Re: virus: Rationality

Tony Hindle (
Wed, 5 Mar 1997 05:40:54 +0000

In message <>, Martz=20
<> writes
>On Mon, 3 Mar 1997, Tony Hindle <> wrote:
>>>[1] I've used the word 'converted' very deliberately here as recent
>>>thoughts (see my question re: wildfire mutation rates in a closed
>>>memetic environment on another thread) have led me to believe that there
>>>is some sort of a feedback loop involved in this process such that just
>>>as our mental structures create the symbols of expression (imperfectly),
>>>so do the symbols we use affect the structures which created them. I'm
>>>still fermenting this one so all ideas gratefully received.
>> Dennett talks about this doesnt he?=20
>Where? I'm woefully behind on my reading list at the moment, to the
>point where I've had to start culling. A brief summary of his ideas?

I think it=92s Darwin=92s Dangerous idea (if not it=92s=20
consciousness explained).
I havent got a copy at hand so this is as I remember it.
Dennett talks about words (symbols of expression) being=20
(imperfect)=93mind tools=94. we use them internaly as we think (speak=20
to ourselves). A spoken/written sentence is really the end of a=20
translation process from the original thought. (the current mind=20
tool set of the brain does the translation). This translation is=20
an aproximation to the meaning of the original thought (a clue).=20
The translation then acts on the brain as a powerfull reminder of=20
the original thought which is then translated again to produce=20
another =93example translation=94 this operation cycles a few times=20
until there are many example translations that aproximate the=20
original thought. There will be an abstract class to which they=20
will all belong and this will be the original thought, which the=20
brain can label. The label is now available as a new word or a new=20
mind tool for use in the future.

Ok, Im going to try again; The bit that your =93feedback=20
loop=94 reminded me of is when he describes how consciousness=20
bootstraped itself into existence. He talks about language being=20
a mental prosthetic (as a wooden leg is a physical one). So when a=20
new idea occurs to you, you initialy verbalise/write it to=20
yourself. Another way of saying this is you =93think that thought=20
with any words you already possess. (call this draught 1, Im=20
starting in the middle I know) . Now you =93say/read it back to=20
yourself=94 and what it actually means to you is not exactly what=20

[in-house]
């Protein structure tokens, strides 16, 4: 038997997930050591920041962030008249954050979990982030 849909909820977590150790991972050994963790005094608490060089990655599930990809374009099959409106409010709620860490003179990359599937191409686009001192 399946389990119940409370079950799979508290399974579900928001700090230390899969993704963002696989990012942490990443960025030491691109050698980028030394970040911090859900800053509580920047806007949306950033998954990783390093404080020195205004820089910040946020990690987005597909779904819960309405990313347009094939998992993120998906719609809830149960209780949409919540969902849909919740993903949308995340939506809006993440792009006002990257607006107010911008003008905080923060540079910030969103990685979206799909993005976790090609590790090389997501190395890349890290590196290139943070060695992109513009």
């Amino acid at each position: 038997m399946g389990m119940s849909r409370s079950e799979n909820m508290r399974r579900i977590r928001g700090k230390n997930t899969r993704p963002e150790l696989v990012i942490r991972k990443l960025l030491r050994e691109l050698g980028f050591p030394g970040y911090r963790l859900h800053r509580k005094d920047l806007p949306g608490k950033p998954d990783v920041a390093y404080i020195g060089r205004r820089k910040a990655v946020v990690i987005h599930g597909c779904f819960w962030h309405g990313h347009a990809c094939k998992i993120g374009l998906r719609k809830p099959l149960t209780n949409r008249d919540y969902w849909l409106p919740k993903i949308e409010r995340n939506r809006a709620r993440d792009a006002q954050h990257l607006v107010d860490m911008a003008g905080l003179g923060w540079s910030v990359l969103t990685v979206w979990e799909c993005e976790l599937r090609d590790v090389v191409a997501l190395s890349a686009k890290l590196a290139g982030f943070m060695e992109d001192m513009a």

your initial thought was (even though your initial thought is now=20
changed slightly as you =93hear what you have said=94) so you try to=20
correct/improve it and produce draught 2. Now your thinking acts=20
upon draught 2 and =93sees=94 it is not exactly what you meant and so=20
on. Is this the feedback process you were describing.
Eventualy you have a (long) description that conveys the=20
meaning of your initial thought, call this description X. You have=20
now created a new word X. Your mental tool set has been improved,=20
next time you have a new idea you have a finer grained mental tool=20
kit with which to describe it before giving it a name and thus=20
creating your next word. =20
Well that's three atempts Ive had to explain it, maybe you=20
can abstract something from them.
>>In fact it is one of the
>>foundations of his theory of how consiousness evolved (and continues to
>>do so.). I wish I'd seen your Wildfire mutation rates thread. =20
>In short; take three women [1], tell one of them something, put them in
>a room together for a few hours (preferably spread over a longer period,
>a couple of days perhaps) and whatever you told them has mutated to the
>point where *none* of them can remember the original, including the
>person you told it to. It occurred to me afterwards that reminding them
>can work sometimes but can just as easily get you lynched.
>>>[3] Small errors at source can be magnified the further they travel in a
>>>gemotric fashion. A flaw of +/- 1 degree will amount to +/- 18cm at a
>>>distance of 1m (hasty calculation, correct me if necessary), I think the
>>>same principle applies to communication. We can't map this yet because
>>>we don't even have a measure of 'distance' which can be applied. This
>>>would depend on media the signal was travelling through.
>> Yes I see. Heres some distances.
>> 1)Photocopier: Zero distance
>Not true. Try a 40th generation photocopy and you'll see the difference.
Point taken. A perfect photocopier would have zero=20
distance. This reminds me of digital signal transmission and=20
repeater stations. If an analogue signal is used for transmission=20
extra noise will be added while the signal is in the transmission=20
line. For a digital signal provided the "noise" on the transmission=20
line doesnot exceed a threshold level it can all be removed by=20
decoding/recoding and amplifying at repeater stations. that is why=20
they have repeater stations every so often in the transmission=20
lines. Analogous to this would be a photocopier being used for say=20